Connecting speakers is a favorite topic for debate by audiophiles. Some sing the praises of the sound of special cables, while others claim only the correct gauge is of importance. When it comes to the National Electrical Code, cable for speakers mounted in walls and ceilings must be rated for performance in the event of fire. CL2 and CL3 indicates compliance with Underwriters Laboratory standards, which in turn determines the suitability of each cable for use with the NEC.
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CL Cable Designation
Both CL2 and CL3 speaker wire are suitable for in-wall installations. While NEC codes don't specifically refer to home theater use, these do refer to multipurpose wire used for remote-control, signalling and power limited circuits. Underwriters Laboratory testing requires that a cable pass one of two UL tests, selected by the manufacturer, with resultant damage within the limits specified. Each test involves flame testing and evaluation of the damage to the wire that results.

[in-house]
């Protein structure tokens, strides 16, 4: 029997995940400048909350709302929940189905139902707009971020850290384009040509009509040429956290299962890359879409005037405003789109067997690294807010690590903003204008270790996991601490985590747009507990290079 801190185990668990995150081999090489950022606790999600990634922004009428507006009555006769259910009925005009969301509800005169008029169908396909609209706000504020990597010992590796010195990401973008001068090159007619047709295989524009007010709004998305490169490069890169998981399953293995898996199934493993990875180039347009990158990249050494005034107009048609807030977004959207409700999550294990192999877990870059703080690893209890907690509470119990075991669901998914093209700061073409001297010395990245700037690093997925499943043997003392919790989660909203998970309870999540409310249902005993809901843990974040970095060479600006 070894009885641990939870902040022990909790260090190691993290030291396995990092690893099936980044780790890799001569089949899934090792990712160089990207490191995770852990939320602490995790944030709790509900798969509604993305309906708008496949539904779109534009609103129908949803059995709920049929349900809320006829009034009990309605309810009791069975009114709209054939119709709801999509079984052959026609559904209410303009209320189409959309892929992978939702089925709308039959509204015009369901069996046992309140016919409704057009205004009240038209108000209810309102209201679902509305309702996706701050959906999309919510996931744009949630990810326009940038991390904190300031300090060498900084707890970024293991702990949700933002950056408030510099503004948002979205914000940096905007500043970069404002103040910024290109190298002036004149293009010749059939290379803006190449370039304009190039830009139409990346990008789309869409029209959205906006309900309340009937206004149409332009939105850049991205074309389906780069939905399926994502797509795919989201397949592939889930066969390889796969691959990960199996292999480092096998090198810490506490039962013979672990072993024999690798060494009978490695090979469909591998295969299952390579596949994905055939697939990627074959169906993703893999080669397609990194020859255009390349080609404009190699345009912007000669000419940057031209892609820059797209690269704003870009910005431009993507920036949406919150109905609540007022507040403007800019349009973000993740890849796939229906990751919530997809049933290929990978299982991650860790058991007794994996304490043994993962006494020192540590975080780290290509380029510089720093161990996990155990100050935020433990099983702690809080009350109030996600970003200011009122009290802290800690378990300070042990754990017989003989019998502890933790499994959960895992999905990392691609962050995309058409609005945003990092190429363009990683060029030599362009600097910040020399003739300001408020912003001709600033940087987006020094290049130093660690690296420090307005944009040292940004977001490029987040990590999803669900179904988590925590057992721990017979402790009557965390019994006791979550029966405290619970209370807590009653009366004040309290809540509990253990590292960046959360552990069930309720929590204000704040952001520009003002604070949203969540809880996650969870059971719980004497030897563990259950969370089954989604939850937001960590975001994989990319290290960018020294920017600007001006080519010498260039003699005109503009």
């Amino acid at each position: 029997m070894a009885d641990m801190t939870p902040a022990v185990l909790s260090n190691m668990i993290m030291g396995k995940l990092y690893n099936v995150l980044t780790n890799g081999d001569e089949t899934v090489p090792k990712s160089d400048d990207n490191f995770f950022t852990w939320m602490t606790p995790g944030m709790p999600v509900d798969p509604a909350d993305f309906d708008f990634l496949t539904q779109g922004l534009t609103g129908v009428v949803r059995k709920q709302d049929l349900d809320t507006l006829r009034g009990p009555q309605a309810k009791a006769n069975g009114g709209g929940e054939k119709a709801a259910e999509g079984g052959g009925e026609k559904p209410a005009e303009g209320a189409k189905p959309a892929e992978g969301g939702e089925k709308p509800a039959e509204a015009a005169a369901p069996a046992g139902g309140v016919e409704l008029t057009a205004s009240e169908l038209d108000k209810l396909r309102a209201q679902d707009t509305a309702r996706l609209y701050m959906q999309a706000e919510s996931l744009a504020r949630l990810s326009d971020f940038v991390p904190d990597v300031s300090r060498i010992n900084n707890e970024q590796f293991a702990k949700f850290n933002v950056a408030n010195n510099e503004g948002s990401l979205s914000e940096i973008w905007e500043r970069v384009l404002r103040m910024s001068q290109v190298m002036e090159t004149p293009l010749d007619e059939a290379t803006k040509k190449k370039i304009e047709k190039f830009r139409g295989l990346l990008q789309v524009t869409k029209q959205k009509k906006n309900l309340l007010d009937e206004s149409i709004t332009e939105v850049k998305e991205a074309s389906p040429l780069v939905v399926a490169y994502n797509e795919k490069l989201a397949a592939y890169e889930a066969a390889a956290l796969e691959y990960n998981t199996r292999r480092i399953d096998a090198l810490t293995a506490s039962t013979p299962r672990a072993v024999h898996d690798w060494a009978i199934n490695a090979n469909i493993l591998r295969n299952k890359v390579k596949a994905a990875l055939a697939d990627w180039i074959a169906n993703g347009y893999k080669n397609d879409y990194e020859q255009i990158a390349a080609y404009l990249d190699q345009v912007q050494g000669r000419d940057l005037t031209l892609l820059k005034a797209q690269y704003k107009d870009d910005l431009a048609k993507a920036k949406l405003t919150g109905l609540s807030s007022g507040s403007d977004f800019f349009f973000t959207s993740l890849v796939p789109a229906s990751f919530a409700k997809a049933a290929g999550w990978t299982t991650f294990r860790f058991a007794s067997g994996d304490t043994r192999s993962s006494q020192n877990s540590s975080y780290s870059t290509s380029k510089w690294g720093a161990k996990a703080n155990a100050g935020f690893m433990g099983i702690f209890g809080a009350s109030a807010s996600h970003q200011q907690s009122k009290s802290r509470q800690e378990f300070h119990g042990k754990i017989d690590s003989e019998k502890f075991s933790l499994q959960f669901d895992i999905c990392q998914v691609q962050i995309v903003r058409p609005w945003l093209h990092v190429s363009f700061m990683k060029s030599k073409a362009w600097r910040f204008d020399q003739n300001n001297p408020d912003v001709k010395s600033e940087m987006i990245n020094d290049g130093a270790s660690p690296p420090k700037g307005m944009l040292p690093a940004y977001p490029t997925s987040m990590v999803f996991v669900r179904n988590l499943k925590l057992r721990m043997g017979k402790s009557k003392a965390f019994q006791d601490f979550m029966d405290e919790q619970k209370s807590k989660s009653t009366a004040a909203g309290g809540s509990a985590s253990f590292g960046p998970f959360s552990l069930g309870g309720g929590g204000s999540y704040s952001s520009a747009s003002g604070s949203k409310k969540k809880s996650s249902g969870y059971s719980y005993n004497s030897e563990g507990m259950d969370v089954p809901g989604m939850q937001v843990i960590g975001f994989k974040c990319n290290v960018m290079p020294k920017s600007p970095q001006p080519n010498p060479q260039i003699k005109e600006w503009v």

While CL2 and CL3 must pass the same tests for certification, the primary difference between the two cables is in the maximum voltage handling. CL2 cable must accept a maximum voltage of 150 volts, while CL3 handles up to 300 volts. Both are adequate for most speaker installations, and CL3 can be used in place of CL2, though CL2 cannot be used if CL3 is required.
CLP and CLR Designations
Refinements to the CL class of wire, the suffixes P and R are used to denote wire used for particular applications. CLP wire is for use in cable runs through plenum spaces, like the space between the actual and suspended ceiling, where such space has use in the ventilation system, usually as an air return. The insulation of the wire must be such that it does not give off harmful gases when burning, to prevent toxicity in another area served by the same air handler. CLR rating refers to "riser" applications, when cable must go through a floor to another story of a building.
CLX indentifies a wire that is a lower grade. Both CLX2 and CLX3 voltage ratings are available. This designation is largely used to describe cable suitable for residential use with raceways or in non-concealed installations. While voltage handling is sufficient to the task of speaker wiring, the strength and durability of CLX class may require extra care and protection. Cost savings from this grade of wiring should be weighed against the difficulty of repair or replacement.